History-making ballerina appearing at the university

History-making ballerina appearing at the university

Misty Copeland will perform the title role in Igor Stravinsky's "Firebird" Feb. 16, 2018, at the Lied Center for Performing Arts.
Courtesy photo
Misty Copeland will perform the title role in Igor Stravinsky's "Firebird" Feb. 16 at the Lied Center for Performing Arts. She will also deliver the E.N. Thompson Forum on World Issues on Feb. 13.

In the midst of Black History month, a history-making ballerina will appear on the stage of the Lied Center for the Performing Arts for an unprecedented production.

Misty Copeland is the first African-American woman to be named principal dancer in the 75-year history of the American Ballet Theatre, the New York City-based classical ballet company once led by ballet superstar Mikhail Baryshnikov. The U.S. Congress designated the company as "America's National Ballet Company" in 2006.

Misty Copeland

Copeland was described as a "pop culture juggernaut and riveting ballet force" by the Detroit Free Press before the American Ballet Theatre performed at the Detroit Opera House Feb. 8-11. She is to dance the lead role in Igor Stravinsky's "Firebird" Feb. 16, the first of two American Ballet Theatre performances at the Lied Center. The 2,258-seat Lied Center is sold out for both performances.

The performance is unprecedented because the ballet company will be performing for the first time with the St. Louis Symphony, a Grammy Award-winning orchestra ranked among the best in the nation.

In addition to her dance performance, the E.N. Thompson Forum on World Issues will present "A Conversation with Misty Copeland" at 7 p.m. Feb. 13. Although tickets for the event are sold out, it will be livestreamed from the E.N. Thompson website. and broadcast live on Lincoln ALLO channel #2, Spectrum channel #1300, Windstream channel #5, and State channel #4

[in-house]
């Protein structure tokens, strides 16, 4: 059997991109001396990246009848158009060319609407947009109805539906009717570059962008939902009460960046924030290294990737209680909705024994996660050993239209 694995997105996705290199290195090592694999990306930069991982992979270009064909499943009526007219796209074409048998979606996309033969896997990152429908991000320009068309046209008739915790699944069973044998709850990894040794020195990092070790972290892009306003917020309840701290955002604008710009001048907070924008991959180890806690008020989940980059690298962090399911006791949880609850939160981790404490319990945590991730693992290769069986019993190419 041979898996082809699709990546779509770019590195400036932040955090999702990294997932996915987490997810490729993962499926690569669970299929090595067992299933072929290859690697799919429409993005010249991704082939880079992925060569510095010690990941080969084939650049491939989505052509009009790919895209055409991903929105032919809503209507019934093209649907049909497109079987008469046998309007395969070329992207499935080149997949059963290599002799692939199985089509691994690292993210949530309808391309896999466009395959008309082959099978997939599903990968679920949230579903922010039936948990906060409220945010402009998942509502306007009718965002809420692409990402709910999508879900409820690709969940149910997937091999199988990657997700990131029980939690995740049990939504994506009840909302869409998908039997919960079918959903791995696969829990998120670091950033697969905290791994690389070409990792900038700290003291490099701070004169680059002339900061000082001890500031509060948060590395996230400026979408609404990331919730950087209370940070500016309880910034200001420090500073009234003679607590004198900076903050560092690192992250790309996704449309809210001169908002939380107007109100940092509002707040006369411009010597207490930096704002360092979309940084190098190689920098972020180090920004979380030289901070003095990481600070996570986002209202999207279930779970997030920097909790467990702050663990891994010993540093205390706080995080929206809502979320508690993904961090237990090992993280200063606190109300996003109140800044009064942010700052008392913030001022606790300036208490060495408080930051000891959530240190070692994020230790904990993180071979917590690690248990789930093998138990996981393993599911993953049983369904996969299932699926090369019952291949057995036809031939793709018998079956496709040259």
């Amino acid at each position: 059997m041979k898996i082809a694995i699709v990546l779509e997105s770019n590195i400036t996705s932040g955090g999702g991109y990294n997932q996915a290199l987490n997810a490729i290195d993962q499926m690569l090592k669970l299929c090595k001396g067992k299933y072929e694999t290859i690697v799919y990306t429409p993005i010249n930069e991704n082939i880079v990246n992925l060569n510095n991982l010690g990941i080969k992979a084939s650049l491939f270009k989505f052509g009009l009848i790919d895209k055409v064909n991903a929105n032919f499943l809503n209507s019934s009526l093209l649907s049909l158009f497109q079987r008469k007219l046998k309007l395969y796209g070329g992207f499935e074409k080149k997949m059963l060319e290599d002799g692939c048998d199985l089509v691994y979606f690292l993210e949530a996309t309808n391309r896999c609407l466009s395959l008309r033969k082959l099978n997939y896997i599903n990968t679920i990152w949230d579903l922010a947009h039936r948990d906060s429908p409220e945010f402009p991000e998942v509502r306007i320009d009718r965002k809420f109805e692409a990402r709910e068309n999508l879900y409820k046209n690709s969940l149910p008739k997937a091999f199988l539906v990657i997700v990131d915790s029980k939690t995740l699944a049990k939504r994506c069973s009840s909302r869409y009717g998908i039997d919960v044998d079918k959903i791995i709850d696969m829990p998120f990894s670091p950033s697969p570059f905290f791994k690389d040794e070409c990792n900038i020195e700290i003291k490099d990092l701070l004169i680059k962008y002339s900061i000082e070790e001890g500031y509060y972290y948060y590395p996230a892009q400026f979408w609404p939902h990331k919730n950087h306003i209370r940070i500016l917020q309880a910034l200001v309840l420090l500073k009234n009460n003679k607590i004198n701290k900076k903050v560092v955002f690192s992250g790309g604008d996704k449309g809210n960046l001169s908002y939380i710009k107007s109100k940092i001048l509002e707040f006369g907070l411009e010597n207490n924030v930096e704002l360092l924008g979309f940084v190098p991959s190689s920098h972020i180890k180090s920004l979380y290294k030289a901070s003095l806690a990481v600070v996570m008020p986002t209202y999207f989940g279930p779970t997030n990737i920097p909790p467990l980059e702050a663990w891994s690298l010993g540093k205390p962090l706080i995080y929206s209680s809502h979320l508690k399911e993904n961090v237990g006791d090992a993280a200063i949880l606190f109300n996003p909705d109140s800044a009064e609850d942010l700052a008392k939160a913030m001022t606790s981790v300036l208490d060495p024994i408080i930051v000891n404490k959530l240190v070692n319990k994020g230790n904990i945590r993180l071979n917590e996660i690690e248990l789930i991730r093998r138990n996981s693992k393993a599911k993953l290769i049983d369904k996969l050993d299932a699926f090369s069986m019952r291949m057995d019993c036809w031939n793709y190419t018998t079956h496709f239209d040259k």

Copeland's life story is compelling - "one of those stories you think some Lifetime movie will come of it," she has said. The daughter of a single mother, she was born in Kansas City and reared in San Pedro, California. When she discovered ballet at age 13, she was living in a shabby motel room, fighting with her five siblings for a place to sleep on the floor.

She was dancing en pointe within three months of her first ballet lesson and performing professionally within just more than a year. She met rejection at first. One ballet academy rejected her application, saying her feet, Achilles tendons, torso and bust didn't meet the requirements for a ballet.

""You have the wrong body for ballet,'" she recounted from the letter in a 2014 interview with ABC News. What that letter told her, she said, was "I'm black - and we don't count in the ballet world."

But Copeland followed in the footsteps of other famous black ballet dancers, such as Arthur Mitchell, who was a principal dancer at the New York City Ballet from 1962 to 1971, and Raven Wilkinson, who became the first African-American to dance with a major touring troupe in the 1950s. Wilkinson, who encountered the Ku Klux Klan while touring in the South, became a mentor to Copeland.

In addition to becoming a principal dancer in 2015, Copeland has published a wellness book, "Ballerina Body," she has become a face of Estée Lauder, and has had a Barbie doll created in her honor.

In the ABC News interview, she has said she is proof that a little girl's dream can come true

"You can change someone's life by allowing them to be part of something so special - and that's what it did for me."